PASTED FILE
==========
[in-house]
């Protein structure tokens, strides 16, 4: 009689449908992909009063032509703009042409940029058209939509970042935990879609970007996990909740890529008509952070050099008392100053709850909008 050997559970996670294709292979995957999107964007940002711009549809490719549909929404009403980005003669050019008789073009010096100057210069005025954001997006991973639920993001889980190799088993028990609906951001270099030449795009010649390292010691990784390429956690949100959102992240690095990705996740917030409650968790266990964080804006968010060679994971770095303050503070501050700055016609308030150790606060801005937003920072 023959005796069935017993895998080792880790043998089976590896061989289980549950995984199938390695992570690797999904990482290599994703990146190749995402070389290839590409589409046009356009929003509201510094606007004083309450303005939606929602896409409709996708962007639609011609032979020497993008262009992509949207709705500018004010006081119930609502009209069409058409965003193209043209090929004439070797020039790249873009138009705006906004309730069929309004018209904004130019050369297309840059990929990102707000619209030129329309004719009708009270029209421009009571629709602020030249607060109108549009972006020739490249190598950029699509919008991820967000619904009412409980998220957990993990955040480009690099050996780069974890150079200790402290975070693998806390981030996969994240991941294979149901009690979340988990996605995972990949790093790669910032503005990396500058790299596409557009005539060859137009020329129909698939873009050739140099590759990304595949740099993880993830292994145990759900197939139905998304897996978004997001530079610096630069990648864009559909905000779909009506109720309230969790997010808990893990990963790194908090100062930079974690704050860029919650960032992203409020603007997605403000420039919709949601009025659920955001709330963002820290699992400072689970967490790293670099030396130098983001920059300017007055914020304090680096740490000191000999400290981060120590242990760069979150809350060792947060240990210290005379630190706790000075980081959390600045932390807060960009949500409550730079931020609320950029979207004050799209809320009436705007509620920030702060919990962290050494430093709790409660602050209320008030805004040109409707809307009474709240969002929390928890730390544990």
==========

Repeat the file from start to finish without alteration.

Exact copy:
[in-house]
């Protein structure tokens, strides 16, 4: 009689449908992909009063032509703009042409940029058209939509970042935990879609970007996990909740890529008509952070050099008392100053709850909008 050997559970996670294709292979995957999107964007940002711009549809490719549909929404009403980005003669050019008789073009010096100057210069005025954001997006991973639920993001889980190799088993028990609906951001270099030449795009010649390292010691990784390429956690949100959102992240690095990705996740917030409650968790266990964080804006968010060679994971770095303050503070501050700055016609308030150790606060801005937003920072 023959005796069935017993895998080792880790043998089976590896061989289980549950995984199938390695992570690797999904990482290599994703990146190749995402070389290839590409589409046009356009929003509201510094606007004083309450303005939606929602896409409709996708962007639609011609032979020497993008262009992509949207709705500018004010006081119930609502009209069409058409965003193209043209090929004439070797020039790249873009138009705006906004309730069929309004018209904004130019050369297309840059990929990102707000619209030129329309004719009708009270029209421009009571629709602020030249607060109108549009972006020739490249190598950029699509919008991820967000619904009412409980998220957990993990955040480009690099050996780069974890150079200790402290975070693998806390981030996969994240991941294979149901009690979340988990996605995972990949790093790669910032503005990396500058790299596409557009005539060859137009020329129909698939873009050739140099590759990304595949740099993880993830292994145990759900197939139905998304897996978004997001530079610096630069990648864009559909905000779909009506109720309230969790997010808990893990990963790194908090100062930079974690704050860029919650960032992203409020603007997605403000420039919709949601009025659920955001709330963002820290699992400072689970967490790293670099030396130098983001920059300017007055914020304090680096740490000191000999400290981060120590242990760069979150809350060792947060240990210290005379630190706790000075980081959390600045932390807060960009949500409550730079931020609320950029979207004050799209809320009436705007509620920030702060919990962290050494430093709790409660602050209320008030805004040109409707809307009474709240969002929390928890730390544990």